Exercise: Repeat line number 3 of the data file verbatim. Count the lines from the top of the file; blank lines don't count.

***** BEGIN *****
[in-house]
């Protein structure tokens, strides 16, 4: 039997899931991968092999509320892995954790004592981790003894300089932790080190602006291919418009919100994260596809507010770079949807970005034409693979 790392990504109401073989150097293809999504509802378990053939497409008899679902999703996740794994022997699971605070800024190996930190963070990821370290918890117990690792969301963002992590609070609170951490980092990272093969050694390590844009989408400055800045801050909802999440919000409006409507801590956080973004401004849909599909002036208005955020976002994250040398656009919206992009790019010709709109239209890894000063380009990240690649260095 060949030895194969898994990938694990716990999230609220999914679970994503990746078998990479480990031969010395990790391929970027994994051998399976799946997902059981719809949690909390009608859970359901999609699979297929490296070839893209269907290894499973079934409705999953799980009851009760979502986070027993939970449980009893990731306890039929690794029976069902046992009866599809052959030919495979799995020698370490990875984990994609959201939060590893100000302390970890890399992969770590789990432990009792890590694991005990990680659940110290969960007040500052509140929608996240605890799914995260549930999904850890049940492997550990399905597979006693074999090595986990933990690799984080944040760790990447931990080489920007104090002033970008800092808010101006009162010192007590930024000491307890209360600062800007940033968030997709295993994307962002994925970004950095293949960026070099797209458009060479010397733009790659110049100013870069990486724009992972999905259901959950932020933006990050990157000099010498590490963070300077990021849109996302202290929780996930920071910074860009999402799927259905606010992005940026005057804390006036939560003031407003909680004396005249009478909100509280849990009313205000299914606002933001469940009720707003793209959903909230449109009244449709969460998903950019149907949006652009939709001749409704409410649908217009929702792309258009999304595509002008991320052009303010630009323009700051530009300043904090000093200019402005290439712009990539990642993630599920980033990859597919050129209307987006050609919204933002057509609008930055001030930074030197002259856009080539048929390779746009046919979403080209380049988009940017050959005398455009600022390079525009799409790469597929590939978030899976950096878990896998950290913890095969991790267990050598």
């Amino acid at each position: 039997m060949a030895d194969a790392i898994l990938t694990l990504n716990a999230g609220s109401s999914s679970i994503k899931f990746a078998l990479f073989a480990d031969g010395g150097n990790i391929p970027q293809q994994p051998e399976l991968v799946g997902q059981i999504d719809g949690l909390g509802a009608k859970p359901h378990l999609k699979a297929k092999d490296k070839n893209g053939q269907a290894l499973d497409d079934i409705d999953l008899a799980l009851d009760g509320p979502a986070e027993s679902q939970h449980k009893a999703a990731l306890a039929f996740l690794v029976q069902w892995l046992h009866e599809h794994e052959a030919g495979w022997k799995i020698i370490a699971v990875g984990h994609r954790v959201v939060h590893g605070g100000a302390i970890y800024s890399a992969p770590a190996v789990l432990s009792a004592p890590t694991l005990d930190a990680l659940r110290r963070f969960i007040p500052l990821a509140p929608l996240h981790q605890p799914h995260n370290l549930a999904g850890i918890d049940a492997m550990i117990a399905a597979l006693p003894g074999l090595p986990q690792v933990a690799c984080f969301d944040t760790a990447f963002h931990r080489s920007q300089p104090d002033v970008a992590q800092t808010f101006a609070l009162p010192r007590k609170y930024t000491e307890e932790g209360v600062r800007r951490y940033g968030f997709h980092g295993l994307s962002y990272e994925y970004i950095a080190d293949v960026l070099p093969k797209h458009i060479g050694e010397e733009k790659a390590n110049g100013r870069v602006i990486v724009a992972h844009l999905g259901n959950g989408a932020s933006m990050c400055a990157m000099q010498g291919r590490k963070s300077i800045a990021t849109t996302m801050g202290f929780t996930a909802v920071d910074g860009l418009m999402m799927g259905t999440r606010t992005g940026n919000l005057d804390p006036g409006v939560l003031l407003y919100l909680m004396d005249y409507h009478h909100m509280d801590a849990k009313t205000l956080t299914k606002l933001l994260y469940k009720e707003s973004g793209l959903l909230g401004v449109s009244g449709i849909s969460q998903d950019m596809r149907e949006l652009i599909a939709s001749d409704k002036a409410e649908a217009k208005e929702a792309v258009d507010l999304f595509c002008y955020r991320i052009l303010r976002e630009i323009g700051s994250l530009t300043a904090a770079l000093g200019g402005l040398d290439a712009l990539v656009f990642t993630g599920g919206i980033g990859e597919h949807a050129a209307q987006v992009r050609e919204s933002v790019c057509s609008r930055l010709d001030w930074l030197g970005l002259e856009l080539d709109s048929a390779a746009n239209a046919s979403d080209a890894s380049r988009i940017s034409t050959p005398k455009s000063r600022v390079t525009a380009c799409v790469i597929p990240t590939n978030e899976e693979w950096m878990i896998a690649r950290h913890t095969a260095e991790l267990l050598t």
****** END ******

């Amino acid at each position: 039997m060949a030895d194969a790392i898994l990938t694990l990504n716990a999230g609220s109401s999914s679970i994503k899931f990746a078998l990479f073989a480990d031969g010395g150097n990790i391929p970027q293809q994994p051998e399976l991968v799946g997902q059981i999504d719809g949690l909390g509802a009608k859970p359901h378990l999609k699979a297929k092999d490296k070839n893209g053939q269907a290894l499973d497409d079934i409705d999953l008899a799980l009851d009760g509320p979502a986070e027993s679902q939970h449980k009893a999703a990731l306890a039929f996740l690794v029976q069902w892995l046992h009866e599809h794994e052959a030919g495979w022997k799995i020698i370490a699971v990875g984990h994609r954790v959201v939060h590893g605070g100000a302390i970890y800024s890399a992969p770590a190996v789990l432990s009792a004592p890590t694991l005990d930190a990680l659940r110290r963070f969960i007040p500052l990821a509140p929608l996240h981790q605890p799914h995260n370290l549930a999904g850890i918890d049940a492997m550990i117990a399905a597979l006693p003894g074999l090595p986990q690792v933990a690799c984080f969301d944040t760790a990447f963002h931990r080489s920007q300089p104090d002033v970008a992590q800092t808010f101006a609070l009162p010192r007590k609170y930024t000491e307890e932790g209360v600062r800007r951490y940033g968030f997709h980092g295993l994307s962002y990272e994925y970004i950095a080190d293949v960026l070099p093969k797209h458009i060479g050694e010397e733009k790659a390590n110049g100013r870069v602006i990486v724009a992972h844009l999905g259901n959950g989408a932020s933006m990050c400055a990157m000099q010498g291919r590490k963070s300077i800045a990021t849109t996302m801050g202290f929780t996930a909802v920071d910074g860009l418009m999402m799927g259905t999440r606010t992005g940026n919000l005057d804390p006036g409006v939560l003031l407003y919100l909680m004396d005249y409507h009478h909100m509280d801590a849990k009313t205000l956080t299914k606002l933001l994260y469940k009720e707003s973004g793209l959903l909230g401004v449109s009244g449709i849909s969460q998903d950019m596809r149907e949006l652009i599909a939709s001749d409704k002036a409410e649908a217009k208005e929702a792309v258009d507010l999304f595509c002008y955020r991320i052009l303010r976002e630009i323009g700051s994250l530009t300043a904090a770079l000093g200019g402005l040398d290439a712009l990539v656009f990642t993630g599920g919206i980033g990859e597919h949807a050129a209307q987006v992009r050609e919204s933002v790019c057509s609008r930055l010709d001030w930074l030197g970005l002259e856009l080539d709109s048929a390779a746009n239209a046919s979403d080209a890894s380049r988009i940017s034409t050959p005398k455009s000063r600022v390079t525009a380009c799409v790469i597929p990240t590939n978030e899976e693979w950096m878990i896998a690649r950290h913890t095969a260095e991790l267990l050598t």